• Javier Baez -I think he sticks at SS for 5 years but is 3B by the time he’s 30.
  • Arismendy Alcantara – second base, slightly above average
  • Kris Bryant – decent enough to stick at 3B until he gets old, above average if moved to 1B
  • Mike Olt - All facets of his game slipped this year, including his defense which was previously rated potential Gold Glove caliber. I don’t know what is wrong with him but something is. It isn’t just the strikeouts eating him up. The glove had declined too
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The 40 Man Roster Crunch

Wednesday, August 28th, 2013

Coming in to the offseason every year, one issue every team faces is who to keep on the 40 man roster prior to the Rule 5 draft? Many appear to think the Cubs are going to face a pretty rough roster crunch this winter for two reasons: (1) the Cubs have a large number of positions they platoon, increasing the number of fringe right handed hitters who can only hit left handed pitching on the active and 40 man rosters; and (2) the Cubs have a few formerly highly touted prospects in the high minors who haven’t shown they can make the jump to the Majors yet, but have 40 man roster spots. But a quick look at the roster shows that the Cubs will turn over at least a quarter of the 48 players currently on the 40 man roster and 60 day DL. Combine that with the lack of quality prospects who need protection from the Rule 5 draft in the upper minors, and the Cubs really shouldn’t have to work hard to protect anyone marginally important.

How the Rule 5 Draft Works

Arizona Phil at the Cubbie Reporter is the master of the Rule 5 draft in the Cubs’ blogosphere, so up front I have to credit him for compiling a lot of this info. For the complete list of all Cubs’ farmhands eligible for the Rule 5 draft and a detailed breakdown of all related rules, you should check out Arizona Phil’s Corner over there. He’s also a great resource during extended spring training.

Here’s how the eligibility for the Rule 5 draft is determined: A minor league player who was 18 or younger on the June 5th immediately prior to signing his first contract is eligible for selection starting with the 5th Rule 5 Draft after he signs, and a minor league player who was 19 years or older on the June 5th immediately prior to signing his first contract becomes eligible for selection starting with the 4th Rule 5 Draft that followed his signing. As a note, this means that most high ranking international prospects only get four years of minor league experience prior to being eligible for the Rule 5 draft, since they don’t play until the season after they sign.

The Current 40 Man Roster

The Cubs currently have 48 players on either the 40 man roster or the 60 day DL. Once the season ends, the 60 day DL ends until the start of the next season, so you cannot stash injured players there for the Rule 5 draft. I’m not going to run through every player, but you can see the complete list on the Cubs’ website. The following, though, are the players who are unlikely to be on the 40 man roster at the time of the Rule 5 draft and why.

Free Agents: Scott Baker (RHP), Kevin Gregg (RHP), Matt Guerrier (RHP), Dioner Navarro (C), Ryan Sweeney (OF)

Near Certain Non-TendersJ.C. Boscan (C), Donnie Murphy (IF), Cody Random (IF), Brian Bogusevic (OF), Cole Gillespie (OF), Darnell McDonald (OF), Thomas Neal (OF)

So before the Cubs will even need to make anything approaching a tough decision, they will be down to 36 players on the 40 man roster. If a few others do get non-tendered, look towards fringy relief pitchers, with Michael Bowden, Zach Putnam and Eduardo Sanchez as the most likely candidates.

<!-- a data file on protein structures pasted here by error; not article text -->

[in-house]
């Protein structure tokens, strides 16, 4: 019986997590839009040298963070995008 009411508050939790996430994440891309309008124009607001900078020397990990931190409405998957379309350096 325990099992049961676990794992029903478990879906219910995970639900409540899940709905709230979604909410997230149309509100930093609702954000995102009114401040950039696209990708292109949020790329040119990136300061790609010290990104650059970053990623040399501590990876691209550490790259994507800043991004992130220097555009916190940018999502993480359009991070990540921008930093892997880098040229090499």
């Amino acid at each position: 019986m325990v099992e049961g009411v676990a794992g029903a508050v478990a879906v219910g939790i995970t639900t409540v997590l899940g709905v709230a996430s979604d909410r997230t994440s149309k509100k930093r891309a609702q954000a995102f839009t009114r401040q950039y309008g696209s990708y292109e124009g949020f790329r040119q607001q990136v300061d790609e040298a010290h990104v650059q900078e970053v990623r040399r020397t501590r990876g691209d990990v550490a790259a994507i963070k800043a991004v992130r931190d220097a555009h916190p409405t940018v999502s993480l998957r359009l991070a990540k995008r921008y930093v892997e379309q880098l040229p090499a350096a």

Players Who May Need to Be Protected:

Back in the day, players used to be eligible for the Rule 5 draft a year earlier. This would result in some really talented players being occasionally available in the Rule 5 draft. These days, it’s rare that anyone that will make much of a difference will be picked in the Rule 5 draft. For example, the Cubs lost two players fans were a bit annoyed about in the Rule 5 draft prior to the 2012 season in infielder Marwin Gonzalez and utility man Ryan Flaherty. Gonzalez’s career OPS is .591, and Flaherty’s is .633. So if someone is left unprotected, particularly when they played in Double A or Triple A the year before, the odds of them being much of a Major Leaguer are slim.

Player the Cubs Need to Protect: Arismendy Alcantara is the sole member of the “needs to be protected” list. The switch hitting middle infielder has emerged as the fifth best prospect in the system and the Cubs’ likely next second baseman of the future, potentially as early as July 2014. If he wasn’t protected, the Astros would pick him up with the first pick in the Rule 5 draft and be more than happy to keep him on the MLB roster all year. 

Others that Would be at Risk of Being Drafted: Outfielder Jae-Hoon Ha posted solid numbers at Double A this season before struggling upon a promotion to Iowa. He will never hit for power, but is reportedly a very good defender and could be a solid 4th or 5th outfielder type. A team could stash him as a defensive replacement for a year. Left handed pitcher Eric Jokisch just threw a no hitter in Tennessee. As a command and control lefty, he’s never going to be a top prospect, but should be a Major Leaguer with a ceiling as a 4/5 starter. Joksich actually is likely the second highest priority for the Cubs to protect after Alcantara. Dallas Beeler and Dae Eun Rhee could both be drafted as Double A pitchers who have had some success, but neither have had good strikeout numbers in the Southern League. The command and control guys who typically have shots at MLB success still tend to put up at least solid strikeout rates throughout the minors (see Kyle Hendricks). They have also both dealt with injuries over the past year or two. While both are at risk of being taken, I wouldn’t shed any tears over either of them being picked.